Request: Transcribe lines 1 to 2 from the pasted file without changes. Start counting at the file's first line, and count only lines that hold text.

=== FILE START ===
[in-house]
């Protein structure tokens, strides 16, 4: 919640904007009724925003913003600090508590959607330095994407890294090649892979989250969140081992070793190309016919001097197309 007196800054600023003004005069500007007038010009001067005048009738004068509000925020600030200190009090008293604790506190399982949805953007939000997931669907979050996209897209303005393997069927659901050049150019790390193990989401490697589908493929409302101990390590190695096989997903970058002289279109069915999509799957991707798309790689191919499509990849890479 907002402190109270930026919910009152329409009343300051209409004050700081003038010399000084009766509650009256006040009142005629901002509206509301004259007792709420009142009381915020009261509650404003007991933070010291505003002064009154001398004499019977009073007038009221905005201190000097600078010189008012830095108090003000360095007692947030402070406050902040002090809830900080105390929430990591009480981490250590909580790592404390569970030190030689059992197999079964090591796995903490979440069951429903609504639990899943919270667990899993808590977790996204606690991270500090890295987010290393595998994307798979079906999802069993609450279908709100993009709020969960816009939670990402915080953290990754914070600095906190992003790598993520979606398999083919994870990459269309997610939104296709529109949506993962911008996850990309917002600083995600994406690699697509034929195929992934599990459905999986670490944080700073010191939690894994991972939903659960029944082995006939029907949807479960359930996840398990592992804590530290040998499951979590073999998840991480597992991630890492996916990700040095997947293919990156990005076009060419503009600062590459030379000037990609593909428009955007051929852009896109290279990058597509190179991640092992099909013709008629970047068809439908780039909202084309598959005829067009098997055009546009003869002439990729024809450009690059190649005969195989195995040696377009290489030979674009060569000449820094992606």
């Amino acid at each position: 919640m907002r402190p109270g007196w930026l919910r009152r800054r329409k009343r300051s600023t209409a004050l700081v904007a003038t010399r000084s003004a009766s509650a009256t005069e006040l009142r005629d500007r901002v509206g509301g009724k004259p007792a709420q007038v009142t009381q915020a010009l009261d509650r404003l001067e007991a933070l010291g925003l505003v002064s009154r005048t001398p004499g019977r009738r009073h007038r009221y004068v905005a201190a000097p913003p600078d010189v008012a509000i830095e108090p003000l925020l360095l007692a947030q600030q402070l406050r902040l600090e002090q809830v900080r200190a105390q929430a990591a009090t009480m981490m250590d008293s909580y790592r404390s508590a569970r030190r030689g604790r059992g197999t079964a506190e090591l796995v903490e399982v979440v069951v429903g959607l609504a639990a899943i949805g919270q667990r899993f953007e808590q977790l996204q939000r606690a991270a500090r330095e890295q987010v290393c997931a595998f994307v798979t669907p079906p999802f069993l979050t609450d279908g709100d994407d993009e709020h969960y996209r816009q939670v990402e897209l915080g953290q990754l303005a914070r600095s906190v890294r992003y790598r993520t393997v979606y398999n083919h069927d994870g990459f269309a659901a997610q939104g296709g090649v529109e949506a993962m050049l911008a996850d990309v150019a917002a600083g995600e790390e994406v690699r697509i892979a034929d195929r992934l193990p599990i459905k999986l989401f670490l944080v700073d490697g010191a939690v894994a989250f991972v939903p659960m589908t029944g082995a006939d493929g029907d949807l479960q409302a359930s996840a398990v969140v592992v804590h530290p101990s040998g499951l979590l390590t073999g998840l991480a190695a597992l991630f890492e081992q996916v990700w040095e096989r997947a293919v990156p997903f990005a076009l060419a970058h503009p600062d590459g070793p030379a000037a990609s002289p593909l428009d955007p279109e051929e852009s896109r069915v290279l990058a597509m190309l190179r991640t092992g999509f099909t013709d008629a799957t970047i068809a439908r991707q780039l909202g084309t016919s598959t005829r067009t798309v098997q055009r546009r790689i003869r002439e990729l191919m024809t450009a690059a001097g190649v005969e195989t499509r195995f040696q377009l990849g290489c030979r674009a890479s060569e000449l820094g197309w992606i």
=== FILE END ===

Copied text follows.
[in-house]
């Protein structure tokens, strides 16, 4: 919640904007009724925003913003600090508590959607330095994407890294090649892979989250969140081992070793190309016919001097197309 007196800054600023003004005069500007007038010009001067005048009738004068509000925020600030200190009090008293604790506190399982949805953007939000997931669907979050996209897209303005393997069927659901050049150019790390193990989401490697589908493929409302101990390590190695096989997903970058002289279109069915999509799957991707798309790689191919499509990849890479 907002402190109270930026919910009152329409009343300051209409004050700081003038010399000084009766509650009256006040009142005629901002509206509301004259007792709420009142009381915020009261509650404003007991933070010291505003002064009154001398004499019977009073007038009221905005201190000097600078010189008012830095108090003000360095007692947030402070406050902040002090809830900080105390929430990591009480981490250590909580790592404390569970030190030689059992197999079964090591796995903490979440069951429903609504639990899943919270667990899993808590977790996204606690991270500090890295987010290393595998994307798979079906999802069993609450279908709100993009709020969960816009939670990402915080953290990754914070600095906190992003790598993520979606398999083919994870990459269309997610939104296709529109949506993962911008996850990309917002600083995600994406690699697509034929195929992934599990459905999986670490944080700073010191939690894994991972939903659960029944082995006939029907949807479960359930996840398990592992804590530290040998499951979590073999998840991480597992991630890492996916990700040095997947293919990156990005076009060419503009600062590459030379000037990609593909428009955007051929852009896109290279990058597509190179991640092992099909013709008629970047068809439908780039909202084309598959005829067009098997055009546009003869002439990729024809450009690059190649005969195989195995040696377009290489030979674009060569000449820094992606």